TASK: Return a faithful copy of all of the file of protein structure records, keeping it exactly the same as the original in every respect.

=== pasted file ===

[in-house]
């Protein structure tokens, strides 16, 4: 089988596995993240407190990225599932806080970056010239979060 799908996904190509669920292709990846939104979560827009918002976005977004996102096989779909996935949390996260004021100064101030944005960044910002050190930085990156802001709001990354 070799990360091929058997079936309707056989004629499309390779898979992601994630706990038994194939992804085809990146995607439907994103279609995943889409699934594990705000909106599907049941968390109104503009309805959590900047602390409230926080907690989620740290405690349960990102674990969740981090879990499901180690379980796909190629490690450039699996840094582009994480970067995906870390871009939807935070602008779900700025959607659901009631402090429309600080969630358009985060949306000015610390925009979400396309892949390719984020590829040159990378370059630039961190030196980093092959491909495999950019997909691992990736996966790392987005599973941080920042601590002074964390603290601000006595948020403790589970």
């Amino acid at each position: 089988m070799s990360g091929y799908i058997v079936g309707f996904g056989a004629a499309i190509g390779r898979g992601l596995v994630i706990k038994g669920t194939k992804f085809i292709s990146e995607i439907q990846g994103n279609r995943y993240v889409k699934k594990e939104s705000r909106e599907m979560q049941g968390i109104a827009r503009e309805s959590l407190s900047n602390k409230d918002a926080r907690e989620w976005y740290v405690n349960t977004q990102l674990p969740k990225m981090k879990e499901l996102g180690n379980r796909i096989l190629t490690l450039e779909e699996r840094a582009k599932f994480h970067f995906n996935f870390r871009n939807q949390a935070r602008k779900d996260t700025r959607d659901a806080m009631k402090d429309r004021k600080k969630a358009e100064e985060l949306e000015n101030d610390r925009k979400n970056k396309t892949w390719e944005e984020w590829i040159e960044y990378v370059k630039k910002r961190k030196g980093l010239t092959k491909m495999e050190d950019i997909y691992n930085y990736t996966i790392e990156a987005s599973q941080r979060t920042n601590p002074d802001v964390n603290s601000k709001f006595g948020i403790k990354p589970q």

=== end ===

[in-house]
């Protein structure tokens, strides 16, 4: 089988596995993240407190990225599932806080970056010239979060 799908996904190509669920292709990846939104979560827009918002976005977004996102096989779909996935949390996260004021100064101030944005960044910002050190930085990156802001709001990354 070799990360091929058997079936309707056989004629499309390779898979992601994630706990038994194939992804085809990146995607439907994103279609995943889409699934594990705000909106599907049941968390109104503009309805959590900047602390409230926080907690989620740290405690349960990102674990969740981090879990499901180690379980796909190629490690450039699996840094582009994480970067995906870390871009939807935070602008779900700025959607659901009631402090429309600080969630358009985060949306000015610390925009979400396309892949390719984020590829040159990378370059630039961190030196980093092959491909495999950019997909691992990736996966790392987005599973941080920042601590002074964390603290601000006595948020403790589970």
């Amino acid at each position: 089988m070799s990360g091929y799908i058997v079936g309707f996904g056989a004629a499309i190509g390779r898979g992601l596995v994630i706990k038994g669920t194939k992804f085809i292709s990146e995607i439907q990846g994103n279609r995943y993240v889409k699934k594990e939104s705000r909106e599907m979560q049941g968390i109104a827009r503009e309805s959590l407190s900047n602390k409230d918002a926080r907690e989620w976005y740290v405690n349960t977004q990102l674990p969740k990225m981090k879990e499901l996102g180690n379980r796909i096989l190629t490690l450039e779909e699996r840094a582009k599932f994480h970067f995906n996935f870390r871009n939807q949390a935070r602008k779900d996260t700025r959607d659901a806080m009631k402090d429309r004021k600080k969630a358009e100064e985060l949306e000015n101030d610390r925009k979400n970056k396309t892949w390719e944005e984020w590829i040159e960044y990378v370059k630039k910002r961190k030196g980093l010239t092959k491909m495999e050190d950019i997909y691992n930085y990736t996966i790392e990156a987005s599973q941080r979060t920042n601590p002074d802001v964390n603290s601000k709001f006595g948020i403790k990354p589970q």